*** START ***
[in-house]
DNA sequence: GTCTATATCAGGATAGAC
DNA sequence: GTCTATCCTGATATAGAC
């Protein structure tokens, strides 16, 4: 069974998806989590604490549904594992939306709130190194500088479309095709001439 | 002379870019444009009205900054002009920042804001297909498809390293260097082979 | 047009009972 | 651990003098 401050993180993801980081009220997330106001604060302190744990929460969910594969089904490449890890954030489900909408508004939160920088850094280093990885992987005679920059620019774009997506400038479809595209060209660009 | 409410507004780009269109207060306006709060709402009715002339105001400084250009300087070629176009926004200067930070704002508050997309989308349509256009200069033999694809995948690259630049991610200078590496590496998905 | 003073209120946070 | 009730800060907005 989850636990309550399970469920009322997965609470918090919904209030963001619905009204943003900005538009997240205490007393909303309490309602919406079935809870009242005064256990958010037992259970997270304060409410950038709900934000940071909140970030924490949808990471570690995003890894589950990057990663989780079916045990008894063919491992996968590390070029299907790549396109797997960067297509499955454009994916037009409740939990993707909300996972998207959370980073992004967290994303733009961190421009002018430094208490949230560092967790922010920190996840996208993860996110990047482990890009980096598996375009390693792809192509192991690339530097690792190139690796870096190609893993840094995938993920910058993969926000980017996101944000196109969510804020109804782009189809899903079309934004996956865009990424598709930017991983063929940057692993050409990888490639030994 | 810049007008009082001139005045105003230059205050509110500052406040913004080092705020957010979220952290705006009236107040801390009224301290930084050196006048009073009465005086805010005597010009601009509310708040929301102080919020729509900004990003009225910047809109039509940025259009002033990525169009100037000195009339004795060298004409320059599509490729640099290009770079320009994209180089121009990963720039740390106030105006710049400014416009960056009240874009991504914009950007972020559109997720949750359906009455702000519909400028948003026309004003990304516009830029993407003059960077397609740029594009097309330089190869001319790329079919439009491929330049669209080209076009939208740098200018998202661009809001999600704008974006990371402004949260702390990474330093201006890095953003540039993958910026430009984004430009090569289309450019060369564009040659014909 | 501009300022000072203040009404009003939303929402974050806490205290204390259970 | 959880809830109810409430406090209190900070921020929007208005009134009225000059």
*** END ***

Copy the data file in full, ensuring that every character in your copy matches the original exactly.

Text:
[in-house]
DNA sequence: GTCTATATCAGGATAGAC
DNA sequence: GTCTATCCTGATATAGAC
């Protein structure tokens, strides 16, 4: 069974998806989590604490549904594992939306709130190194500088479309095709001439 | 002379870019444009009205900054002009920042804001297909498809390293260097082979 | 047009009972 | 651990003098 401050993180993801980081009220997330106001604060302190744990929460969910594969089904490449890890954030489900909408508004939160920088850094280093990885992987005679920059620019774009997506400038479809595209060209660009 | 409410507004780009269109207060306006709060709402009715002339105001400084250009300087070629176009926004200067930070704002508050997309989308349509256009200069033999694809995948690259630049991610200078590496590496998905 | 003073209120946070 | 009730800060907005 989850636990309550399970469920009322997965609470918090919904209030963001619905009204943003900005538009997240205490007393909303309490309602919406079935809870009242005064256990958010037992259970997270304060409410950038709900934000940071909140970030924490949808990471570690995003890894589950990057990663989780079916045990008894063919491992996968590390070029299907790549396109797997960067297509499955454009994916037009409740939990993707909300996972998207959370980073992004967290994303733009961190421009002018430094208490949230560092967790922010920190996840996208993860996110990047482990890009980096598996375009390693792809192509192991690339530097690792190139690796870096190609893993840094995938993920910058993969926000980017996101944000196109969510804020109804782009189809899903079309934004996956865009990424598709930017991983063929940057692993050409990888490639030994 | 810049007008009082001139005045105003230059205050509110500052406040913004080092705020957010979220952290705006009236107040801390009224301290930084050196006048009073009465005086805010005597010009601009509310708040929301102080919020729509900004990003009225910047809109039509940025259009002033990525169009100037000195009339004795060298004409320059599509490729640099290009770079320009994209180089121009990963720039740390106030105006710049400014416009960056009240874009991504914009950007972020559109997720949750359906009455702000519909400028948003026309004003990304516009830029993407003059960077397609740029594009097309330089190869001319790329079919439009491929330049669209080209076009939208740098200018998202661009809001999600704008974006990371402004949260702390990474330093201006890095953003540039993958910026430009984004430009090569289309450019060369564009040659014909 | 501009300022000072203040009404009003939303929402974050806490205290204390259970 | 959880809830109810409430406090209190900070921020929007208005009134009225000059």